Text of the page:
Criminal Lunatics (Ireland) Act 1838
The Act provided that when a person was detained under circumstances suggesting that they were of deranged mind and had the intention of committing a crime, then two justices were empowered to call in a physician to examine the suspect. If the physician determined that the person was a "dangerous lunatic" he could be committed to gaol, until either discharged by order of two justices or removed to a lunatic asylum by order of the Lord Lieutenant.
Role of Lord LieutenantEdit
The Lord Lieutenant was given the power to direct persons under a sentence of imprisonment or transportation be placed in a lunatic asylum, to remain there until certified of sound mind by two physicians, when the Lord Lieutenant could direct their removal. Additionally, he was given a similar power in regard to persons committed for trial.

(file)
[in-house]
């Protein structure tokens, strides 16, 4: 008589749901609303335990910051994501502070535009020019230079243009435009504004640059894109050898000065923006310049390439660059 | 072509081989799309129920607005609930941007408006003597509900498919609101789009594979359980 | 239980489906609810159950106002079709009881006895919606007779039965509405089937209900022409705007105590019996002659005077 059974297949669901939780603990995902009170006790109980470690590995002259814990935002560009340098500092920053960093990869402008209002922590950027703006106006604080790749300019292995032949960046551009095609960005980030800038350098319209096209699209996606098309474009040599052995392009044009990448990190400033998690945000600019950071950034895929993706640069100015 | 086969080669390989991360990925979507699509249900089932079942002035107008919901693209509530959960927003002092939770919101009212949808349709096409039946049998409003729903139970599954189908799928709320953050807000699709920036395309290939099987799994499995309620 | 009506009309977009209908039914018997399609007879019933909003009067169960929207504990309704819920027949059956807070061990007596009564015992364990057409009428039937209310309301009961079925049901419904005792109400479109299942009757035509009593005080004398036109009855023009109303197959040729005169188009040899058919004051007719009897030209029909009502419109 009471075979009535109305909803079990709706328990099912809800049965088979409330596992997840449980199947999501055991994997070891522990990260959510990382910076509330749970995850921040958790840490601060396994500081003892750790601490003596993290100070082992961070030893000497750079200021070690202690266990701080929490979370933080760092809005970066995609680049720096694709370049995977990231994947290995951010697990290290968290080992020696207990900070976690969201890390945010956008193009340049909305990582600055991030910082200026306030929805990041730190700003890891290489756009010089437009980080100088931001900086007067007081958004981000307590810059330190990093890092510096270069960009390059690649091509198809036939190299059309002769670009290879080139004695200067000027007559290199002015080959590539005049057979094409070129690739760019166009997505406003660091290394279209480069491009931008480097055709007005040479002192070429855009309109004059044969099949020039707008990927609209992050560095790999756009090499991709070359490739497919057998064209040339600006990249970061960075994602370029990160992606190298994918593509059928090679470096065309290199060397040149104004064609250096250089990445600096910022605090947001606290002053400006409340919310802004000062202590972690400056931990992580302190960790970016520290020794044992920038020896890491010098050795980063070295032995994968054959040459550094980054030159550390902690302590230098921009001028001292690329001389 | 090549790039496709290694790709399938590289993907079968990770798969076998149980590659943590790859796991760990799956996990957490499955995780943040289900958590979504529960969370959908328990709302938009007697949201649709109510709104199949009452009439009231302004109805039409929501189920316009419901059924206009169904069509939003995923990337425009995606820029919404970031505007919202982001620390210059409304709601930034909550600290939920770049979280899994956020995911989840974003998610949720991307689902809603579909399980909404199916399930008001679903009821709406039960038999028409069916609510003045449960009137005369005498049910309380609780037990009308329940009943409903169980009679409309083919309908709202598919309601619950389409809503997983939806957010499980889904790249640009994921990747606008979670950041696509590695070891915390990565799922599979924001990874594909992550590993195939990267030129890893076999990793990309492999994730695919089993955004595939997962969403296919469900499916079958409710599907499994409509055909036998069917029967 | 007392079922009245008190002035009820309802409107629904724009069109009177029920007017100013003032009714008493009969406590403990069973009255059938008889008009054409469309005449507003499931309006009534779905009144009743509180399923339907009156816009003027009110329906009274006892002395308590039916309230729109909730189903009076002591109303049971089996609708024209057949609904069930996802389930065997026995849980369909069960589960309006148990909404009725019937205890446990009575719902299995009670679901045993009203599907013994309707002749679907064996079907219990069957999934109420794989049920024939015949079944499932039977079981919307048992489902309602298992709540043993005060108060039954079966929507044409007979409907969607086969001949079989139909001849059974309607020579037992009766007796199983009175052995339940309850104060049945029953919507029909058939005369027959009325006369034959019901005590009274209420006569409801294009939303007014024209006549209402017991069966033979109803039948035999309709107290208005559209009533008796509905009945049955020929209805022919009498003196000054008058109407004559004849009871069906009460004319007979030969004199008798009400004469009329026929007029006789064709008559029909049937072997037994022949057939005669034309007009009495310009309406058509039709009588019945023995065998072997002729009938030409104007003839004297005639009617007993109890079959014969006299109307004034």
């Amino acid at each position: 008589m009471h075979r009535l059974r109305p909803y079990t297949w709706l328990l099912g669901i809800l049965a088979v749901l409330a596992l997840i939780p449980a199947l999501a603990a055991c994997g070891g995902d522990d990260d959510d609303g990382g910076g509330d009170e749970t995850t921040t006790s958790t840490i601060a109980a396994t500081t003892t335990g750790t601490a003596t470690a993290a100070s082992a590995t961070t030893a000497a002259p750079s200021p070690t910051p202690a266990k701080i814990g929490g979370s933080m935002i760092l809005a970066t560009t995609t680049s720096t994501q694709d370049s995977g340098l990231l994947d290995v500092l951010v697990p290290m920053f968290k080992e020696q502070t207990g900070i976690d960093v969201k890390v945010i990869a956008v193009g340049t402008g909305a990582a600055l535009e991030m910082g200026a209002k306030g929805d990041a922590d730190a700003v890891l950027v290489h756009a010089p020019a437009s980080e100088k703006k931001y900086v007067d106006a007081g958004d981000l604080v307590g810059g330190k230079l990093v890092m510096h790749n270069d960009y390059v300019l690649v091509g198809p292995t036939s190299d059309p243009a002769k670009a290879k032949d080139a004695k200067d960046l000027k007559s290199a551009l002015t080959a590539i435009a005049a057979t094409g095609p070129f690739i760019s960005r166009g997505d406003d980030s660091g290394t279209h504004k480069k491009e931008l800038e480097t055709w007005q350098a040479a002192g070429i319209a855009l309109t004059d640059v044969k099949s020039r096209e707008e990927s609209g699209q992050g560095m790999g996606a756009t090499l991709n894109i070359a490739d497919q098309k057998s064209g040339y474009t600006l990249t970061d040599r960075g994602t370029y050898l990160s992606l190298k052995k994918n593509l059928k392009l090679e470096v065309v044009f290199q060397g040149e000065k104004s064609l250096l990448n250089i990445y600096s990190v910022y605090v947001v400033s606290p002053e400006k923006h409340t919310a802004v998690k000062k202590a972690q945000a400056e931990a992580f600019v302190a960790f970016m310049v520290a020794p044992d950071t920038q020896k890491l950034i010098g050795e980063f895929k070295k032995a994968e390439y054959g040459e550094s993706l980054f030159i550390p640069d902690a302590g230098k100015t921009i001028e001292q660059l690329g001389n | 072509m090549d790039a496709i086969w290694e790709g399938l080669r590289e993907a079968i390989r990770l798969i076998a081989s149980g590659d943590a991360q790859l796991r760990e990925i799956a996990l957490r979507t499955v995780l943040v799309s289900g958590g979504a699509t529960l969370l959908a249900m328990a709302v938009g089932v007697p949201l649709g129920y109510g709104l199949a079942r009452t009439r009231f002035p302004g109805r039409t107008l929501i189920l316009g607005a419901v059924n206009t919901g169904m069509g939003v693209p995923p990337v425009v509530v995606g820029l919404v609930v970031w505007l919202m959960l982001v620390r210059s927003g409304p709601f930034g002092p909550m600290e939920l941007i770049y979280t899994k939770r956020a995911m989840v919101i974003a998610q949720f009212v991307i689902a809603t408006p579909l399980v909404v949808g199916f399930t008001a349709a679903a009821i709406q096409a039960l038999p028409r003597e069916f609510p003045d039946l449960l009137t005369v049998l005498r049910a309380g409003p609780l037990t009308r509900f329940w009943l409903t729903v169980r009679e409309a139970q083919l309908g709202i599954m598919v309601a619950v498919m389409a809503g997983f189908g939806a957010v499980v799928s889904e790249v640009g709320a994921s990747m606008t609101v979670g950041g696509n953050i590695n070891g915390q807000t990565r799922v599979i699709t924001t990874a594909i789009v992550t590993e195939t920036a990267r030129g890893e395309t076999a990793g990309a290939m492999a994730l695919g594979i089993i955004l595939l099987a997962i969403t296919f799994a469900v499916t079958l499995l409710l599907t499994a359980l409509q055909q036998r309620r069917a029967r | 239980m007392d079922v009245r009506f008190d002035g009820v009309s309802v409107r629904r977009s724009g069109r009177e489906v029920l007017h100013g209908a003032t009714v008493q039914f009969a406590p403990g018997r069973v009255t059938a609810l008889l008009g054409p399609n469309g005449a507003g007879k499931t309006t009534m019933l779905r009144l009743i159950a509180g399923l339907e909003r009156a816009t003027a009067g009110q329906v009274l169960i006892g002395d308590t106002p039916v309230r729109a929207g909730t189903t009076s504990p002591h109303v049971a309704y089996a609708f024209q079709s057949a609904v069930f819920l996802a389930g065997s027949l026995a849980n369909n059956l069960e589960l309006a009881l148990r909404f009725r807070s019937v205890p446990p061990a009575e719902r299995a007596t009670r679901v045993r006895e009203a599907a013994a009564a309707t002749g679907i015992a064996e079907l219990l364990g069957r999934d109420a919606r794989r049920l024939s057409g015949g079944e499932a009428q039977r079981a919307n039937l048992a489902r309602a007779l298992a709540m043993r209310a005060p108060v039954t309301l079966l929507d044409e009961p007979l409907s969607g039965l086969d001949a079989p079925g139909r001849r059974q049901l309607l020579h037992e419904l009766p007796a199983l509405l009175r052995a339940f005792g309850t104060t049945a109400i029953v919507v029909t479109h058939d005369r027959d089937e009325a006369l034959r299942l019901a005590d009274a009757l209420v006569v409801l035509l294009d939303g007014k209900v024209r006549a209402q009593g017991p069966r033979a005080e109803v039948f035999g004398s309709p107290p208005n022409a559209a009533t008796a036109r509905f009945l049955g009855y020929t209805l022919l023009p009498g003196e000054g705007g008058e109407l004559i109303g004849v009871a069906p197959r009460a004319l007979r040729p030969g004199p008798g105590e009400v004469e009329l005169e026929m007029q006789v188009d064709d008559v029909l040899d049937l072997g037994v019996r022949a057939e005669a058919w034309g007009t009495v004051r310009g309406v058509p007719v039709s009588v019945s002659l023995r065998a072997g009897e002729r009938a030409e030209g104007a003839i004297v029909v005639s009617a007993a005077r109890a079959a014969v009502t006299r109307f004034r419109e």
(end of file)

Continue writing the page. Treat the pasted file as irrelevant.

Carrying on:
- The British almanac of the Society for the Diffusion of Useful Knowledge, for the year 1839. The Society for the Diffusion of Useful Knowledge, London, 1839.
- The Short Titles Act 1896, section 2(1) and Schedule 2
- Kelly, Brendan. "The Mental Treatment Act 1945 in Ireland: an historical enquiry". History of Psychiatry. p. 51. doi:10.1177/0957154X06075949.